The word ‘vane’ comes from the Old English word fana meaning ‘flag’.
Much like flags, weathervanes are used for showing the direction of the wind but are also commonly used for their innate architectural beauty. They are commonly found at the highest point of a building – often on a barn or church.
Weathervanes have been found around the world and it is believed they have existed as far back as 2000 B.C. Artifacts resembling weathervanes have been found in Ancient Greek, Roman and Chinese civilizations.
Around the time of the American Revolutionary War, weathervanes began to be used in the United States. George Washington had a weathervane at his Mount Vernon home. Other notable American figures such as Thomas Jefferson and Paul Revere also had weathervanes on their properties.
In those early days of American farming weathervanes were used to tell wind direction because almost every task on a farm was either helped or hindered by the weather; especially those tasks involving cutting, baling, rolling, stacking and storing hay. As the popularity of weathervanes spread throughout New England, people began to create unusual and fun designs. In addition to the traditional banner and arrow, some designs on barns included a running stag, a prancing horse, and a horse with carriage.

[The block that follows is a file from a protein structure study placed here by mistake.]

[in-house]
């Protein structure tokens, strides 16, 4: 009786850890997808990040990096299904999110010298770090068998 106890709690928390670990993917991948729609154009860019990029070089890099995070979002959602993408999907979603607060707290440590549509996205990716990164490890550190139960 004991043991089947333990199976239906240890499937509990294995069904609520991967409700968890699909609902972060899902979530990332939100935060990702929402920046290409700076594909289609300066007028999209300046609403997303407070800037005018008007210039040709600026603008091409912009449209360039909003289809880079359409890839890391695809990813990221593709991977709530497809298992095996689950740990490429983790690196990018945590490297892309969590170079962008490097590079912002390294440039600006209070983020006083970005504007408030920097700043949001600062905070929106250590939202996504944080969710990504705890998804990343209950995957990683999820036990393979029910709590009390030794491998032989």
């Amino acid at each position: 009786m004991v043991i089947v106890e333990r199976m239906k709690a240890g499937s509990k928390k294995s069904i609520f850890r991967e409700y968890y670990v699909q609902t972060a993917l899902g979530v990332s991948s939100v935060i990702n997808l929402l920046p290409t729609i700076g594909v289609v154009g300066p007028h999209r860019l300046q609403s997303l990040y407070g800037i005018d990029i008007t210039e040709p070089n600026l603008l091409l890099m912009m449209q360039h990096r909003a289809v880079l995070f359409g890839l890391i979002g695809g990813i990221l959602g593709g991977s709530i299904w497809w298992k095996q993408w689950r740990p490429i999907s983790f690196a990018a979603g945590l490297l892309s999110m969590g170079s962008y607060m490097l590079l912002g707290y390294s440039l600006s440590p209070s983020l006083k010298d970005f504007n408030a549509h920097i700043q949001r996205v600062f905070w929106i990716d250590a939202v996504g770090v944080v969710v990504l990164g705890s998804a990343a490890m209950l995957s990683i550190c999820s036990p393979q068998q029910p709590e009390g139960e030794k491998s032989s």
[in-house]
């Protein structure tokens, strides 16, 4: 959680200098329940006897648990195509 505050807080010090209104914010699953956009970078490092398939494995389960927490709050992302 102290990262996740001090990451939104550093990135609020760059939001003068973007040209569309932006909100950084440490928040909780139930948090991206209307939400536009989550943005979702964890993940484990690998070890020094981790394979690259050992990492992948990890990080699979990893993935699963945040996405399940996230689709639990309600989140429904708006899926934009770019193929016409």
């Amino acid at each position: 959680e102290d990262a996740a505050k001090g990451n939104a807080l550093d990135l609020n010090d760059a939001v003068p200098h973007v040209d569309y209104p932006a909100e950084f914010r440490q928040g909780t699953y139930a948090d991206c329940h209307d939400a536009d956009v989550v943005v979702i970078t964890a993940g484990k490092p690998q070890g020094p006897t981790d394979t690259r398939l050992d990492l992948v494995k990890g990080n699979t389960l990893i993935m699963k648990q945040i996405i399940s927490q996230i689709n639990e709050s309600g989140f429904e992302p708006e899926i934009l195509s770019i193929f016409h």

Although still used today on barns and outbuildings, weathervanes have become collectible as folk art. Antique weathervanes, made before 1900, can sell for thousands of dollars. 20th century weathervanes typically bring in the hundreds of dollars at retail, depending on the intricate and elaborate designs they display.
The PAST Antiques Marketplace at Nature’s Art Village showcases a unique weathervane from the early 20th century along with a collection of other antique and vintage farming essentials. To see our full selection of antiques and vintage collectibles visit The PAST Antiques on Route 85 in Montville, Connecticut.
Check back next week for another Trivia Tuesday!